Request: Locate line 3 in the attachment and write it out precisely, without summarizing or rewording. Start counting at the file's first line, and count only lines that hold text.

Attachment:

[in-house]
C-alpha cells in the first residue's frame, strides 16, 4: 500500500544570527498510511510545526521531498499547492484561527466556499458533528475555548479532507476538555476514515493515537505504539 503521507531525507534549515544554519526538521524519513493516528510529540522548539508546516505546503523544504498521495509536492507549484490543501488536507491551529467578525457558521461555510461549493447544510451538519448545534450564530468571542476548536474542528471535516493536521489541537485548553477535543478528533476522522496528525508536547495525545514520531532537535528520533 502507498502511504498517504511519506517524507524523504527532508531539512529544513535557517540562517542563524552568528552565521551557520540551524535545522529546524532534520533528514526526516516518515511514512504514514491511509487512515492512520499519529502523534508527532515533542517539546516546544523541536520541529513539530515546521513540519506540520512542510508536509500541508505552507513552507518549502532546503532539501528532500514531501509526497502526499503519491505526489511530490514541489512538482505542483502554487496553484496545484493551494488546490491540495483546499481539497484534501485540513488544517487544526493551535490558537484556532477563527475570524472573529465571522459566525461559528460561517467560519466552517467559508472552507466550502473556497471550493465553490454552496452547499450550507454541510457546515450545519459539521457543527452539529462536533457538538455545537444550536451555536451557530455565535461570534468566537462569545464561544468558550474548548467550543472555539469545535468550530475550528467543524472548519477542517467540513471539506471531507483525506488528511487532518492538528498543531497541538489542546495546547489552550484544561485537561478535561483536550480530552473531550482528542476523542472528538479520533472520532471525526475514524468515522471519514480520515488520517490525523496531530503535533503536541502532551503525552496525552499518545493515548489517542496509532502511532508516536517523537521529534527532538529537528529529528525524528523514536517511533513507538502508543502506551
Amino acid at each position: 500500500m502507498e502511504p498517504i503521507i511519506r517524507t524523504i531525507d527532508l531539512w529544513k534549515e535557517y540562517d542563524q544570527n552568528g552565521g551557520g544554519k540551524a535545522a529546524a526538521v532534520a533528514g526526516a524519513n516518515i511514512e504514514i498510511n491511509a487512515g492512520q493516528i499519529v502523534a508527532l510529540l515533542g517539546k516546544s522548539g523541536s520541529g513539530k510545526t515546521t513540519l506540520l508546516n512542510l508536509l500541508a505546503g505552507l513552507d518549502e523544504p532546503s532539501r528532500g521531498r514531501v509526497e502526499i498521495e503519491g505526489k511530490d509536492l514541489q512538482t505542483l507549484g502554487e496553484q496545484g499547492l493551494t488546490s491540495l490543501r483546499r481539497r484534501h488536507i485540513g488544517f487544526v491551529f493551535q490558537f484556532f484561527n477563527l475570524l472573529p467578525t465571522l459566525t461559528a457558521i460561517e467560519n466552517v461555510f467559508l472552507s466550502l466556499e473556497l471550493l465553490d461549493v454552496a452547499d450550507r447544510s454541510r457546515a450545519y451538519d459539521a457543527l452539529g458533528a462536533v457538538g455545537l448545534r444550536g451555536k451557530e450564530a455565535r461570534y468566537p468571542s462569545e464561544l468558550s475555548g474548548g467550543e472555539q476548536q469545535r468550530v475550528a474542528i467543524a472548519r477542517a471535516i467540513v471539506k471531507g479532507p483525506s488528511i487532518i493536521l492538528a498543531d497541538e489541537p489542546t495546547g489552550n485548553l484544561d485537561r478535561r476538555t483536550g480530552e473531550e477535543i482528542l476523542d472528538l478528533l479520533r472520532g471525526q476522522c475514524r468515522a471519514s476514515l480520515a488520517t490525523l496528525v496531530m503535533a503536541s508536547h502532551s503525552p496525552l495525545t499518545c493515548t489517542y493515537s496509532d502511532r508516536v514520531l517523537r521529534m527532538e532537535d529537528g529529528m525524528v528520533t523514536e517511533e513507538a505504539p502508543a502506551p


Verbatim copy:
Amino acid at each position: 500500500m502507498e502511504p498517504i503521507i511519506r517524507t524523504i531525507d527532508l531539512w529544513k534549515e535557517y540562517d542563524q544570527n552568528g552565521g551557520g544554519k540551524a535545522a529546524a526538521v532534520a533528514g526526516a524519513n516518515i511514512e504514514i498510511n491511509a487512515g492512520q493516528i499519529v502523534a508527532l510529540l515533542g517539546k516546544s522548539g523541536s520541529g513539530k510545526t515546521t513540519l506540520l508546516n512542510l508536509l500541508a505546503g505552507l513552507d518549502e523544504p532546503s532539501r528532500g521531498r514531501v509526497e502526499i498521495e503519491g505526489k511530490d509536492l514541489q512538482t505542483l507549484g502554487e496553484q496545484g499547492l493551494t488546490s491540495l490543501r483546499r481539497r484534501h488536507i485540513g488544517f487544526v491551529f493551535q490558537f484556532f484561527n477563527l475570524l472573529p467578525t465571522l459566525t461559528a457558521i460561517e467560519n466552517v461555510f467559508l472552507s466550502l466556499e473556497l471550493l465553490d461549493v454552496a452547499d450550507r447544510s454541510r457546515a450545519y451538519d459539521a457543527l452539529g458533528a462536533v457538538g455545537l448545534r444550536g451555536k451557530e450564530a455565535r461570534y468566537p468571542s462569545e464561544l468558550s475555548g474548548g467550543e472555539q476548536q469545535r468550530v475550528a474542528i467543524a472548519r477542517a471535516i467540513v471539506k471531507g479532507p483525506s488528511i487532518i493536521l492538528a498543531d497541538e489541537p489542546t495546547g489552550n485548553l484544561d485537561r478535561r476538555t483536550g480530552e473531550e477535543i482528542l476523542d472528538l478528533l479520533r472520532g471525526q476522522c475514524r468515522a471519514s476514515l480520515a488520517t490525523l496528525v496531530m503535533a503536541s508536547h502532551s503525552p496525552l495525545t499518545c493515548t489517542y493515537s496509532d502511532r508516536v514520531l517523537r521529534m527532538e532537535d529537528g529529528m525524528v528520533t523514536e517511533e513507538a505504539p502508543a502506551p